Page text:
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Action for positive change on Welsh river pollution

Written By: Morag Walker MCIPR
On Date: 16/4/2018

Troubling reports over the Easter weekend of a significant fish kill on Nant Cae Person, an important sea trout spawning tributary of the Conwy and the closure of Traeth Dolau in New Quay, Pembrokeshire, both as a consequence of the mismanagement of farmyard slurry, saw a packed seminar at the Royal Welsh Showground agree that a much greater commitment towards the enforcement of guidelines and regulations by Welsh Government is required if we are to protect our precious rivers, streams and aquatic wildlife from further degradation.

The well attended seminar, organised by wild fish charity Salmon & Trout Conservation Cymru (S&TC Cymru), brought together leading conservation, policy and farming organisations in Wales in an effort to reach a consensus on how best to reverse the increasing numbers of pollution incidents affecting the freshwater environment.

The principal focus of the seminar was the impact intensive agricultural practices are having on our streams and rivers, making them uninhabitable for fish and invertebrates alike, largely as a consequence of the spreading on the land of excessive amounts of farmyard slurry and poultry litter.

Paul Knight, Chief Executive of Salmon & Trout Conservation provided the key address at the event and said, ““The high attendance and intense debate at the seminar showed how passionately people care about the health of the rivers of Wales and how much work is still to be done if we are to restore these precariously fragile environments for the benefit of present and future generations.”

He added, “While we agree with the call from the landowning representatives that stakeholders should work in collaboration to resolve these matters, we must also keep in mind that the connectivity of rivers means that one irresponsible act can have profound and far reaching effects on the myriad species that exist in and around our wonderful rivers. We therefore believe that a strong regulatory programme needs to underpin river restoration, so that the diligence of the majority is not destroyed by the thoughtlessness of the few.”

Richard Garner Williams, National Officer for S&TC Cymru, adds further insight on the outcome of the seminar and says, “There was also a call at the seminar for the adoption of a zero tolerance attitude towards the transfer of agricultural by-products into the freshwater environment. We are facing increasing legislation on air quality and S&TC believe that the same urgency for protection should be given to our wild waters. A focus on solutions has to be the way forward, but the acknowledgment and shouldering of responsibilities by those closest to the problem will be key to finding those solutions.”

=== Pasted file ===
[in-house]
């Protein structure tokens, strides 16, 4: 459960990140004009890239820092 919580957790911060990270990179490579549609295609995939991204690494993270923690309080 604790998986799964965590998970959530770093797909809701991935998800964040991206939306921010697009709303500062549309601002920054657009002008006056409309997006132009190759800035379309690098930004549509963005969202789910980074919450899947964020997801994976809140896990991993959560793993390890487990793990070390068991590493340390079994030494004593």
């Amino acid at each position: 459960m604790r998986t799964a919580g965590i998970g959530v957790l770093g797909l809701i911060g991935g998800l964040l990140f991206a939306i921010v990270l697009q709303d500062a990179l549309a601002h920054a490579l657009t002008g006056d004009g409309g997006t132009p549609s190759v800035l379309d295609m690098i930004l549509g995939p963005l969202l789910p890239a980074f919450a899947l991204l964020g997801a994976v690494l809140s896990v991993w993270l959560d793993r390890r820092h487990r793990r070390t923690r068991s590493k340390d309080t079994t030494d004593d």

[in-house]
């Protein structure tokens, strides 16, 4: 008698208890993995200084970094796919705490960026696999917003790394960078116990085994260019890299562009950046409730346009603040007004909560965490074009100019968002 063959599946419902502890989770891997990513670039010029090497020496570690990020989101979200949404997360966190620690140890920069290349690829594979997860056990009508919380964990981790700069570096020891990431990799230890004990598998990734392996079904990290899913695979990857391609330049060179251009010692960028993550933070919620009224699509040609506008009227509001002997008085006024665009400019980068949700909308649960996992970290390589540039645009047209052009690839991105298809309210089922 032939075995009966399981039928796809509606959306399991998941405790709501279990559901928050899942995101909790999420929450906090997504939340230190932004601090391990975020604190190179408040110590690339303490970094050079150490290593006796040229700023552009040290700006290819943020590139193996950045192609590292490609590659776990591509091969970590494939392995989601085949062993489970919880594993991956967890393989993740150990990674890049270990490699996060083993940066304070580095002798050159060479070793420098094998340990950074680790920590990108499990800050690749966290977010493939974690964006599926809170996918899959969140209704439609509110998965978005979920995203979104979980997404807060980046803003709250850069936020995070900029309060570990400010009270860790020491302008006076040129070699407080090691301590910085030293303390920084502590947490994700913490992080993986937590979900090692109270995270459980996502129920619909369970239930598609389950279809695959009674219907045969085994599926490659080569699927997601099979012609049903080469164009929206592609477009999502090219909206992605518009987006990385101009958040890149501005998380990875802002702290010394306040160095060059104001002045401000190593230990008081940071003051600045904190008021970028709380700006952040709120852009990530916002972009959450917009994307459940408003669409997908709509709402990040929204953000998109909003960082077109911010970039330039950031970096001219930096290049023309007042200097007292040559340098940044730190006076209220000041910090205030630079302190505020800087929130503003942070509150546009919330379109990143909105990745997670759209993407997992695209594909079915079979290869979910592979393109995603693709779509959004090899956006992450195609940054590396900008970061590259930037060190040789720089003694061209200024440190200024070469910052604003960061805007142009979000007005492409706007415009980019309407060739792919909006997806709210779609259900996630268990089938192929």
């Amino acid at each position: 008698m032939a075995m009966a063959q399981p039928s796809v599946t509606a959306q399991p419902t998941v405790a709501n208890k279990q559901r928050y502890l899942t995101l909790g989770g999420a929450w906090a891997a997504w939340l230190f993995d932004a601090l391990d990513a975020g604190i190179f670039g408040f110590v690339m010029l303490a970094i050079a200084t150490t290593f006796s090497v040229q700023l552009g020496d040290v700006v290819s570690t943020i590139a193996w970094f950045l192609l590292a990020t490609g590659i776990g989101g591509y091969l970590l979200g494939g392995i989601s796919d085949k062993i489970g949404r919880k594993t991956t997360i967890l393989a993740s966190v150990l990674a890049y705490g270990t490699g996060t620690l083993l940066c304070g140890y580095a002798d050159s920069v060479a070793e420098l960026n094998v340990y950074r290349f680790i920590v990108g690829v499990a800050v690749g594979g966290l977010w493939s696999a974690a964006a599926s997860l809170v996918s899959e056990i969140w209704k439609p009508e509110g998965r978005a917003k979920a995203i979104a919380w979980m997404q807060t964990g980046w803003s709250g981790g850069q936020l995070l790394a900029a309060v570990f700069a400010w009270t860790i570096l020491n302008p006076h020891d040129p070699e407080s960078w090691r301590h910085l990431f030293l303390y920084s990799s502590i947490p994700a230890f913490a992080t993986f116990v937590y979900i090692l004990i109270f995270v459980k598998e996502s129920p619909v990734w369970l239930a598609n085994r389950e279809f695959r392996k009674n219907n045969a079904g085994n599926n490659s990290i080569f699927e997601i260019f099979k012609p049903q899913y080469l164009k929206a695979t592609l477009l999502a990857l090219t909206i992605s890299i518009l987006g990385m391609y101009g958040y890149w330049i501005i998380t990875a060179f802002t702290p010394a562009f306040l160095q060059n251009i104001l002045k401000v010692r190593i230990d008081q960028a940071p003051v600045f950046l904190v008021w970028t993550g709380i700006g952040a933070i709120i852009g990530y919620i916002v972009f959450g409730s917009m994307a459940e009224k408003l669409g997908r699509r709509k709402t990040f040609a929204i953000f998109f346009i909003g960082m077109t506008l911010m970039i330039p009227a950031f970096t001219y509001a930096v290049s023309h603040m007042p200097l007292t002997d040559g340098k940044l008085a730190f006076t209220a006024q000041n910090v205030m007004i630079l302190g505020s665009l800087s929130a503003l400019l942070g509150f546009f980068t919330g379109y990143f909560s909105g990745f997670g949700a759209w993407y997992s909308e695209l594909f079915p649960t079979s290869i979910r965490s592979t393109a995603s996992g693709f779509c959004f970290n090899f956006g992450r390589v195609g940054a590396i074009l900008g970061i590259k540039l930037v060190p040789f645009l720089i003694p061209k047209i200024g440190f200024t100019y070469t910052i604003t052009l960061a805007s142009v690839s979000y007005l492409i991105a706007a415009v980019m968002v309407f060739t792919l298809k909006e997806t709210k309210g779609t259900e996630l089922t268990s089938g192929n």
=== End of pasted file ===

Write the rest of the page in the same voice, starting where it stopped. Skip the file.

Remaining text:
The problems of river pollution caused by farm related incidents was widely acknowledged at the seminar. It was also agreed that this situation has to change and that there is an ideal opportunity to do so on the back of Brexit and the replacement of the CAP.

There was, however, division amongst the delegates on the best way forward between those that were enthusiastic about driving change through collaboration and partnership and the alternative view that the only way forward to arrest the current decline in freshwater biodiversity was through increased regulatory measures.

Richard Garner Williams explains S&TC Cymru’s view, “No-one wants an over-regulated world and guidelines are already in place which, in a perfect world, should be sufficient. There are, however, a stubborn and selfish minority who choose to ignore these guidelines without a care for the consequences, to the environment or the wider interests of the agricultural sector. Those who show such scant regard for these guidelines are bringing regulation upon themselves.”

Richard Garner Williams concluded, “It is appalling that many of our rivers are under as much threat from human activity as they were at the height of the Industrial Revolution. The consequences of intensive agriculture affects some 180 individual waterbodies in Wales and the continuing reports of pollution incidents demand an urgent and meaningful response. Restoring the health of our rivers in to their former glory is paramount and I felt that, for the first time, we arrived at a general consensus that to do nothing is no longer an option. Having regulators, conservationists and farming representatives in one room to dig deeper into some of the challenges arising from land management and identifying and discussing workable and immediate solutions was a very positive and encouraging sign.”

S&TC Cymru are grateful to the following for their enthusiastic participation and contribution towards the success of the day – Steve Griffiths, BASC Wales; Dr Stephen Marsh-Smith, Afonydd Cymru; Sue Evans, GWCT Cymru; Rachel Lewis-Davies, NFU Cymru; Zoe Henderson, Natural Resources Wales board member; Clare Dinham, Buglife Cymru; Pete Gough, NRW Principal Fisheries Adviser; Tony Bostock, Severn Rivers Trust and S&TC Trustee.


For more information on this press release, please contact: Morag Walker on 07736 124097 or email:

Notes to editors
Salmon & Trout Conservation (S&TC) was established as the Salmon & Trout Association (S&TA) in 1903 to address the damage done to our rivers by the polluting effects of the Industrial Revolution. S&TC is the UK’s leading campaigning wild fish charity. We work to increase awareness of the growing need to protect our wild fish stocks and the rivers, lakes and oceans upon which they depend, in the face of issues such as pollution, over abstraction and insensitive salmon farming. Our aim is to achieve better protection for fish, aquatic wildlife and the places where they live for future generations to enjoy.

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